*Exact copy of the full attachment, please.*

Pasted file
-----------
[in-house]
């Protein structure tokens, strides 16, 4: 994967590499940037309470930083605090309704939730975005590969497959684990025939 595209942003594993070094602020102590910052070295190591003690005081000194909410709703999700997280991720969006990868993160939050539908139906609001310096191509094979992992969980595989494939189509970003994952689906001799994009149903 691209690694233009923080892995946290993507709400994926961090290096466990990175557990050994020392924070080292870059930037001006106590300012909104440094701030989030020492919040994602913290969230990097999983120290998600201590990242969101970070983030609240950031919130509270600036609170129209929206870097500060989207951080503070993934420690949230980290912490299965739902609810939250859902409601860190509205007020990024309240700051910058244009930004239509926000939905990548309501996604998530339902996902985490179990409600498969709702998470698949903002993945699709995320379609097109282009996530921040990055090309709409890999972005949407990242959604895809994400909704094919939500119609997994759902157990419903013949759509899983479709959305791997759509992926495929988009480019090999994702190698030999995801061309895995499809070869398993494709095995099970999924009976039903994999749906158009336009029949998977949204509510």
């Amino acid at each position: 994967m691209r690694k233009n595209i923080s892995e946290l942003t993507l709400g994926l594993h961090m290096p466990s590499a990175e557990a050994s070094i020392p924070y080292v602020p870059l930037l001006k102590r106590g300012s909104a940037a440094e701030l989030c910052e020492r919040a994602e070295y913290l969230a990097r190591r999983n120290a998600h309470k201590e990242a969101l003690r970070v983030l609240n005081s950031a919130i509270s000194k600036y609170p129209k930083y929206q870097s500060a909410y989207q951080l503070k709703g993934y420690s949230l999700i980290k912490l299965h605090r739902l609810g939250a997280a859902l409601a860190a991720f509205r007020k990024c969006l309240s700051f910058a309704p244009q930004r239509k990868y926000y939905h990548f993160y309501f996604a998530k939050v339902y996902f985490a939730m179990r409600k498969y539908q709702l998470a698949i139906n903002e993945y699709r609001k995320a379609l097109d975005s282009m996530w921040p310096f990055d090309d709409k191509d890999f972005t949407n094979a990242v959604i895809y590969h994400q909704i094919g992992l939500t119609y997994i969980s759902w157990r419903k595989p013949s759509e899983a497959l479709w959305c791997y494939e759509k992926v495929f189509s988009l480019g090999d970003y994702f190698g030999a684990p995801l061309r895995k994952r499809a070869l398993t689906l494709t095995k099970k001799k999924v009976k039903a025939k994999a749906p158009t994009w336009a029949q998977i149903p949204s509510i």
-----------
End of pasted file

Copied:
[in-house]
């Protein structure tokens, strides 16, 4: 994967590499940037309470930083605090309704939730975005590969497959684990025939 595209942003594993070094602020102590910052070295190591003690005081000194909410709703999700997280991720969006990868993160939050539908139906609001310096191509094979992992969980595989494939189509970003994952689906001799994009149903 691209690694233009923080892995946290993507709400994926961090290096466990990175557990050994020392924070080292870059930037001006106590300012909104440094701030989030020492919040994602913290969230990097999983120290998600201590990242969101970070983030609240950031919130509270600036609170129209929206870097500060989207951080503070993934420690949230980290912490299965739902609810939250859902409601860190509205007020990024309240700051910058244009930004239509926000939905990548309501996604998530339902996902985490179990409600498969709702998470698949903002993945699709995320379609097109282009996530921040990055090309709409890999972005949407990242959604895809994400909704094919939500119609997994759902157990419903013949759509899983479709959305791997759509992926495929988009480019090999994702190698030999995801061309895995499809070869398993494709095995099970999924009976039903994999749906158009336009029949998977949204509510």
């Amino acid at each position: 994967m691209r690694k233009n595209i923080s892995e946290l942003t993507l709400g994926l594993h961090m290096p466990s590499a990175e557990a050994s070094i020392p924070y080292v602020p870059l930037l001006k102590r106590g300012s909104a940037a440094e701030l989030c910052e020492r919040a994602e070295y913290l969230a990097r190591r999983n120290a998600h309470k201590e990242a969101l003690r970070v983030l609240n005081s950031a919130i509270s000194k600036y609170p129209k930083y929206q870097s500060a909410y989207q951080l503070k709703g993934y420690s949230l999700i980290k912490l299965h605090r739902l609810g939250a997280a859902l409601a860190a991720f509205r007020k990024c969006l309240s700051f910058a309704p244009q930004r239509k990868y926000y939905h990548f993160y309501f996604a998530k939050v339902y996902f985490a939730m179990r409600k498969y539908q709702l998470a698949i139906n903002e993945y699709r609001k995320a379609l097109d975005s282009m996530w921040p310096f990055d090309d709409k191509d890999f972005t949407n094979a990242v959604i895809y590969h994400q909704i094919g992992l939500t119609y997994i969980s759902w157990r419903k595989p013949s759509e899983a497959l479709w959305c791997y494939e759509k992926v495929f189509s988009l480019g090999d970003y994702f190698g030999a684990p995801l061309r895995k994952r499809a070869l398993t689906l494709t095995k099970k001799k999924v009976k039903a025939k994999a749906p158009t994009w336009a029949q998977i149903p949204s509510i």